Every year thousands of people die without making a Will, perhaps thinking that their home and their money will simply pass to their partner or children. However, the legal position is not that straightforward – if someone dies without a Will, there are rules setting out how their money, property and possessions should be divided. In many cases this won’t be what the person who has died would have chosen.
Here are some examples of how the rules apply:
Example 1 – married or in a civil partnership
Although you might think that everything will pass to your spouse or civil partner, this may not be the case depending on the value of your estate.
Example 2 – separated
If you have informally separated but not divorced or legally ended your civil partnership, your spouse or civil partner would inherit some or all of your estate even if you don’t live together.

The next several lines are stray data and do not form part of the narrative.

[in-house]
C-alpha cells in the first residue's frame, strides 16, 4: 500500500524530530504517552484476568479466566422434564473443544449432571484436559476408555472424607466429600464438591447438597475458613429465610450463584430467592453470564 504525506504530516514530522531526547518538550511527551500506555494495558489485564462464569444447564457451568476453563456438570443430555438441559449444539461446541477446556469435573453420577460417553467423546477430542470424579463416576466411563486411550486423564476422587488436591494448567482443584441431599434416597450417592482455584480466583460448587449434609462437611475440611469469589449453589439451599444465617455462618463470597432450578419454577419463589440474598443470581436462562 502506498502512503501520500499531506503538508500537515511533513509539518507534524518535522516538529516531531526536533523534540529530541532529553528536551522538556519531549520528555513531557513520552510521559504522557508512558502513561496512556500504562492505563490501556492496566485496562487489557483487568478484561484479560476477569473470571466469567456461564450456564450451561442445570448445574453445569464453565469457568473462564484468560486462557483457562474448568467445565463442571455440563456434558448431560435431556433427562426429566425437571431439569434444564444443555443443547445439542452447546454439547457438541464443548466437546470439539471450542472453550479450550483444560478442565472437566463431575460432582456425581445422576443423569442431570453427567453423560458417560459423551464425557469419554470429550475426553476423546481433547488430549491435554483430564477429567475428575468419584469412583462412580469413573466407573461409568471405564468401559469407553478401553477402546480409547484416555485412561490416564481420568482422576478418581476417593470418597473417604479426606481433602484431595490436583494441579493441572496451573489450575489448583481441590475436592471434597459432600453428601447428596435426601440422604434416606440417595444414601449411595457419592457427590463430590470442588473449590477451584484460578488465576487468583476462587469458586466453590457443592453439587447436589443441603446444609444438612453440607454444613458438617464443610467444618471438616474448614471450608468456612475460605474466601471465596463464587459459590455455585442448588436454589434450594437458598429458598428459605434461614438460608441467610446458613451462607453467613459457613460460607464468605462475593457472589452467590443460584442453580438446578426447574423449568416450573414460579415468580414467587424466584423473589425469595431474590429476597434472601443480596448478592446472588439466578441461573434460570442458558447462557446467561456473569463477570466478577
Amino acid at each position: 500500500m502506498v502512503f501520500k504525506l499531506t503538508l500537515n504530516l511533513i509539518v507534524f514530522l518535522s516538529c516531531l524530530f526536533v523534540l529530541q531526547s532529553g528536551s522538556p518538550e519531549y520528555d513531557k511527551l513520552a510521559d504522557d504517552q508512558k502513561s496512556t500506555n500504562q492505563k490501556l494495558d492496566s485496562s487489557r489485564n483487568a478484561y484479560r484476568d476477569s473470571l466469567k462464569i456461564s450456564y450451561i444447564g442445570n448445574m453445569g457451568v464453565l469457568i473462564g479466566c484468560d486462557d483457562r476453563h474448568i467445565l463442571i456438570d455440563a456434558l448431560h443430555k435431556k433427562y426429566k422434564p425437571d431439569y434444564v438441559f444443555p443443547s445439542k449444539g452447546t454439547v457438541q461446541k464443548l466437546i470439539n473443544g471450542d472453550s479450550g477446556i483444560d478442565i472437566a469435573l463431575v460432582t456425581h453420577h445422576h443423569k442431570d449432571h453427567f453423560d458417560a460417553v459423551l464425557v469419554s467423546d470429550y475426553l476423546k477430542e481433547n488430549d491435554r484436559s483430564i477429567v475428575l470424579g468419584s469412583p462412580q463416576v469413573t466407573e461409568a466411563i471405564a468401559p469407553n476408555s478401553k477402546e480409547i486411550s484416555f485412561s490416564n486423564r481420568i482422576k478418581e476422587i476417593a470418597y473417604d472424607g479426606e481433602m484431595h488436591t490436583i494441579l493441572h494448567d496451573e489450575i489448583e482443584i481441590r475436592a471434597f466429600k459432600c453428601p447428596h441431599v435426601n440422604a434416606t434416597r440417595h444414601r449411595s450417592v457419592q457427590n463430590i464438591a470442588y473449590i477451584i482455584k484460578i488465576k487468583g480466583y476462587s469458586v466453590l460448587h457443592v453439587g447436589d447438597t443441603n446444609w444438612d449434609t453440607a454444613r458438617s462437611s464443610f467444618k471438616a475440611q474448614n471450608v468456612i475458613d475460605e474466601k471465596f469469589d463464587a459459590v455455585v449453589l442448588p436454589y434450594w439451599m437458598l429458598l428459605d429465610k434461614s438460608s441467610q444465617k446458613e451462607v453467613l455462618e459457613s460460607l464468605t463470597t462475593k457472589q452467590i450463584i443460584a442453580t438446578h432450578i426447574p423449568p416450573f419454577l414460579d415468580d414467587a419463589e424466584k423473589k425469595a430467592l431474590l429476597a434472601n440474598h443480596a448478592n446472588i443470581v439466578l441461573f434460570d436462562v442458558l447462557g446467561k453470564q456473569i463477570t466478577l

Example 3 – cohabiting
If you are not married or in a civil partnership with your partner, he or she will not automatically receive anything – even if you have been together for many years. There is a set order in which your family members would inherit. These may be people who you would not want to benefit, who you have not been in contact with for many years, or who you don’t even know exist.
This could also mean financial problems for your partner, who may decide to bring a claim against your estate. This is likely to cause stress, delay and expense.
What if I don’t want these rules to apply to my estate?
These rules are not suitable for everyone - whether you are married, in a civil partnership, single or cohabiting. To discuss making a Will to ensure that your loved ones are protected, please contact Sarah Collier on 01937 543961.